When a job vacancy opens, a company usually wants to fill the position without too much delay. Ads announcing employment opportunities could draw attention and receive a high volume of responses from both New Jersey residents and other applicants who border the state.
Employment postings must adhere to state and federal laws. An employer can have the best of intentions, but can nevertheless, inadvertently include verbiage that could be considered discriminatory. The written content of a job advertisement may be subtly or overtly discouraging candidates based on age and other factors that violate the law. Therefore, employers should take care in crafting an advertisement for a job opening.
The potential for discrimination in job descriptions
Job listings typically contain criteria that an applicant must meet to be considered for an open position. These required qualifications will effectively eliminate unqualified applicants. However, within the ad, subtle signs of discrimination may exist, even if the wording makes it hard to detect.
For example, certain job advertisements can discourage older people from applying for a position without regard to qualifications, resulting in potential claims of “ageism.”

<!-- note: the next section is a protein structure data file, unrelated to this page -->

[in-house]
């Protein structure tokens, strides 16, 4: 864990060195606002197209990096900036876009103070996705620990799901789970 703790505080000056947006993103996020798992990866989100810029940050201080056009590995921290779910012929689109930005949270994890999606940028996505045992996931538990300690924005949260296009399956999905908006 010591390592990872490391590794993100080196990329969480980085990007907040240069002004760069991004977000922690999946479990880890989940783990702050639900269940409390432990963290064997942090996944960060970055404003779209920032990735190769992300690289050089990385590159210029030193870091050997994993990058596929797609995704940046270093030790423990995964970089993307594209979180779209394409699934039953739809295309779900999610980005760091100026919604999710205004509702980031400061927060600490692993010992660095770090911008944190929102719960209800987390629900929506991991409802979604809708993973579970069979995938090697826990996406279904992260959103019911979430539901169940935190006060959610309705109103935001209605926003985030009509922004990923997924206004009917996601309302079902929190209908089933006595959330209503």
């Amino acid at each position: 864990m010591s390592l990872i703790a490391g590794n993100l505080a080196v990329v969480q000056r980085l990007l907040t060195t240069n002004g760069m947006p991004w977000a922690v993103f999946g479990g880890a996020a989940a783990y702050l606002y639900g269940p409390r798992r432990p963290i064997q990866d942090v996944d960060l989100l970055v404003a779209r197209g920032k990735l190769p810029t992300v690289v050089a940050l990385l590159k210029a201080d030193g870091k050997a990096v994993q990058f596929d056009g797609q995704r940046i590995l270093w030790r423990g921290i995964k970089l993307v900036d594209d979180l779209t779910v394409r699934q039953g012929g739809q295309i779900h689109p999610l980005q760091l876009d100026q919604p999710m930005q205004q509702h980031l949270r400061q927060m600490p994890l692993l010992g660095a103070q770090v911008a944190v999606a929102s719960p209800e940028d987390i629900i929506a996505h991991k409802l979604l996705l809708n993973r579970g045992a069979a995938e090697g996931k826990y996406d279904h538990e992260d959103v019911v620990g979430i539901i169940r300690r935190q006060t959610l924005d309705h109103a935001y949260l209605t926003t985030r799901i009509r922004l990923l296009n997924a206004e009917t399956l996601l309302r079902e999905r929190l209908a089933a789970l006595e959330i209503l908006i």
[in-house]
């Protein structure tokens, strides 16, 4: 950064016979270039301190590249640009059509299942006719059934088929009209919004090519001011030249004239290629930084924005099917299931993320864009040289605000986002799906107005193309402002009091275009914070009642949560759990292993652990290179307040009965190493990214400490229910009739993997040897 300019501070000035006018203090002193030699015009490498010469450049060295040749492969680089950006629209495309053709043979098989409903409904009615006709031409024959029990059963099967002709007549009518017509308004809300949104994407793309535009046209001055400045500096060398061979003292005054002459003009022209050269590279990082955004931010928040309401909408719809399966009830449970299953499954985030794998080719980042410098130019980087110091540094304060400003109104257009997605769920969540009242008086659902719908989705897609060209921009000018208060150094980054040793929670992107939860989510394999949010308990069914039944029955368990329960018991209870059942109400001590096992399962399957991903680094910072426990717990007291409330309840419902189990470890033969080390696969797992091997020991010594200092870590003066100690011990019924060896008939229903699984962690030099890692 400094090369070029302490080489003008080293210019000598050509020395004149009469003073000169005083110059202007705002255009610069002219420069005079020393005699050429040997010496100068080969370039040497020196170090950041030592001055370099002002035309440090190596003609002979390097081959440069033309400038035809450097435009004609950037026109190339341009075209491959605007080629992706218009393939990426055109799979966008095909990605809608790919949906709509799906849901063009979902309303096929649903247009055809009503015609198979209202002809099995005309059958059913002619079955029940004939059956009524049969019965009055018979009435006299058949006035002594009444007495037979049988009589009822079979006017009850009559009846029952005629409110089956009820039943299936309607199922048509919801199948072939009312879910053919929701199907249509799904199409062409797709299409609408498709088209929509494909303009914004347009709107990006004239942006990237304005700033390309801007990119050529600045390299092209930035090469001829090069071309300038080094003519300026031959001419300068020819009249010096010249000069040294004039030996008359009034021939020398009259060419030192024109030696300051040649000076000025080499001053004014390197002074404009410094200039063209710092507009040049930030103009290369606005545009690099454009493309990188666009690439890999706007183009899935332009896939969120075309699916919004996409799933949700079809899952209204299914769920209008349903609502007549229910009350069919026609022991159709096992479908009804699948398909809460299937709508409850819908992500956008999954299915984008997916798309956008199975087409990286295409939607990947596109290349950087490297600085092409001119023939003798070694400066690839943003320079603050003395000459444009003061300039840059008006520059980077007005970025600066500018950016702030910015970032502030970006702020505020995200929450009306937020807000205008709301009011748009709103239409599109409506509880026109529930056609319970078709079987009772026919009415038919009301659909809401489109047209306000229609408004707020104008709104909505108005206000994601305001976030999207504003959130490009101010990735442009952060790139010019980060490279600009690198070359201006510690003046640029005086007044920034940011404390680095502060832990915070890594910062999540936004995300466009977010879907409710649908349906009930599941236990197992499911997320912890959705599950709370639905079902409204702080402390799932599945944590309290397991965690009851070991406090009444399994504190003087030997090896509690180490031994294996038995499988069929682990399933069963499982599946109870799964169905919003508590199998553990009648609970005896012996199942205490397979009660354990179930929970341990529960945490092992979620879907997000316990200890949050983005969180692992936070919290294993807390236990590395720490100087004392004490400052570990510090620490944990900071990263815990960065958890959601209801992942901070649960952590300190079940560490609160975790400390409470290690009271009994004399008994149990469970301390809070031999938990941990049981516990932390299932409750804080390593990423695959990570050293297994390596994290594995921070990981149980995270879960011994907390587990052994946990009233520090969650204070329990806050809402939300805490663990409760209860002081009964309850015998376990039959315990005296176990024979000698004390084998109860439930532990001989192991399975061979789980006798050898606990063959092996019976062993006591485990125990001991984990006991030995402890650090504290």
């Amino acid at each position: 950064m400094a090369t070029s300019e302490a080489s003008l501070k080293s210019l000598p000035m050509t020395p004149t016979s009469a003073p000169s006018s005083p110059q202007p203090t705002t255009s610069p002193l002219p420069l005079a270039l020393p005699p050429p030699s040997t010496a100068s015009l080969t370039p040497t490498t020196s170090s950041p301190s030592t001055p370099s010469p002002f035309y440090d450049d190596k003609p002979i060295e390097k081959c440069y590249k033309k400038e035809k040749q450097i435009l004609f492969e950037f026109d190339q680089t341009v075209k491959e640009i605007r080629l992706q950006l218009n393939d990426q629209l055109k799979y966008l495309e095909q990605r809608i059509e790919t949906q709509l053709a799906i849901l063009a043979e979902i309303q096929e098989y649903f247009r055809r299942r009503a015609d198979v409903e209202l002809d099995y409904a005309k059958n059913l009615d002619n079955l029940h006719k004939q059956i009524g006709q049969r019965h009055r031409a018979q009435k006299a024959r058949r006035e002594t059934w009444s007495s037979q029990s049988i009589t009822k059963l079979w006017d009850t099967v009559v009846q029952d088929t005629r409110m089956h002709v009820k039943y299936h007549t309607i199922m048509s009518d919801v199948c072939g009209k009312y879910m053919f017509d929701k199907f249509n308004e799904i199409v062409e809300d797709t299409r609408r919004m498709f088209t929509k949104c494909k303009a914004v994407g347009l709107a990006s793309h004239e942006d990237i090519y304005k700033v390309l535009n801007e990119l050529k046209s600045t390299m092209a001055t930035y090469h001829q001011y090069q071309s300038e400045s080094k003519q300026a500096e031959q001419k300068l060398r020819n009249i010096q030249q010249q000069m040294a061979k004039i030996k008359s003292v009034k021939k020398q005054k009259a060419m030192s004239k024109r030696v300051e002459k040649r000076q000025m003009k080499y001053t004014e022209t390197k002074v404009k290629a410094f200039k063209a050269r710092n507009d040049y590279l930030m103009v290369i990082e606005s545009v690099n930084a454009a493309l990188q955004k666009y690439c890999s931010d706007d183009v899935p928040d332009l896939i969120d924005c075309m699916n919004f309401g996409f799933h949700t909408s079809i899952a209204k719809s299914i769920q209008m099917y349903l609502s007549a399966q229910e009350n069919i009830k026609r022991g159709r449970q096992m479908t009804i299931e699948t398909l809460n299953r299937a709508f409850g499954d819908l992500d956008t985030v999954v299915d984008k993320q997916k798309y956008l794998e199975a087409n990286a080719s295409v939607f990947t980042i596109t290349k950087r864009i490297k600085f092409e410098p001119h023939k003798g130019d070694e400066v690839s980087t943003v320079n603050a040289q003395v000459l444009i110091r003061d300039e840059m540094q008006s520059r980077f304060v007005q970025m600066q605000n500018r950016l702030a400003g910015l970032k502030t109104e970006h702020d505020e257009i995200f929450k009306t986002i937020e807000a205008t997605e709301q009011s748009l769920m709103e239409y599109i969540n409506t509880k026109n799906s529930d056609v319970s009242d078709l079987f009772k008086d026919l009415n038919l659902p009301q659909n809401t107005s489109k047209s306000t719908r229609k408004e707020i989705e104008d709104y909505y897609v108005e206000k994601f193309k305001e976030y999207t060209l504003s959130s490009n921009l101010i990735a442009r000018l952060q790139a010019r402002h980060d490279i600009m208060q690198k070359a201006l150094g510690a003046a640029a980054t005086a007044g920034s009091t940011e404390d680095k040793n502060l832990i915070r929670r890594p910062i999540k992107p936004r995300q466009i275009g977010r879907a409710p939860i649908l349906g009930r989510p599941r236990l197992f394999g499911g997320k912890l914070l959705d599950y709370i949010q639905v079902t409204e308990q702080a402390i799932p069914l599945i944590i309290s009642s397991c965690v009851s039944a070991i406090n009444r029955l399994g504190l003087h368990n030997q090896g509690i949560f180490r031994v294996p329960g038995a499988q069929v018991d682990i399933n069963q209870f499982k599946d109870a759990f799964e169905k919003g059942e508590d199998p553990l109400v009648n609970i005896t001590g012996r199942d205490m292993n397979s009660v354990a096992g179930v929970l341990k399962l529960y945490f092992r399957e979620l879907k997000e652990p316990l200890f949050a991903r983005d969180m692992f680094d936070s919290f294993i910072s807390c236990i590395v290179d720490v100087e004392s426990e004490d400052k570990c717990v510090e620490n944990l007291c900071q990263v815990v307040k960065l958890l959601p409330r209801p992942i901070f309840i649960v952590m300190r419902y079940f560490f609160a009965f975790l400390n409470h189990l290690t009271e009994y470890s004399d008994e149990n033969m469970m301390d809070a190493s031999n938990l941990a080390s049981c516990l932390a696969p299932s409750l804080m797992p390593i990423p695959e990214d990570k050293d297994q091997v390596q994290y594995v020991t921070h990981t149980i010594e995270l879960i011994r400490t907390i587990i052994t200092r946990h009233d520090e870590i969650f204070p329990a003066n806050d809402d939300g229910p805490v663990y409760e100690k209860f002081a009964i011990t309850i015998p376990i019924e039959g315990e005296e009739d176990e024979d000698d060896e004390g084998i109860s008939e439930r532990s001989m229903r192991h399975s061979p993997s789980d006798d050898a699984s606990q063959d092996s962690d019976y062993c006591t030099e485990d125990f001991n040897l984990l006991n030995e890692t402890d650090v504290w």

What does discrimination look like in job ads?
Examples of age discrimination in job ads could look like this:
- Listing an age range for applicants, such as “ages 20-25”
- Requesting “recent graduates” or people with 5 to 7 years of experience
- Requiring a set number of years of experience rather than a specific skill set for the position
- Stating applicants must be able to lift a certain amount of weight when the job does not require it
- Including adjectives such as “energetic, active, and fun” to describe the individual
- Using wording that describes that company as “young and fun”
- Specifying that the company is looking for someone who will be a good “cultural fit”
- Asking “digital natives*” to apply.
One article on AARP.com defined a *digital native as a person who grew up using a cellphone, which according to the article is people born in 1980 or later.
Attend to detail to stay within the law
To avoid even the appearance of discriminatory practices, employers are encouraged to have a legal professional review their advertisements to ensure they meets state and federal legal requirements. While reviewers may charge a fee, the cost would be much higher should the posting be flagged as discriminatory, resulting in serious accusations that could tarnish the image of a company.
A qualified job applicant may also be hesitant to apply for a job where the employer blatantly excludes certain individuals who fall within protected classifications.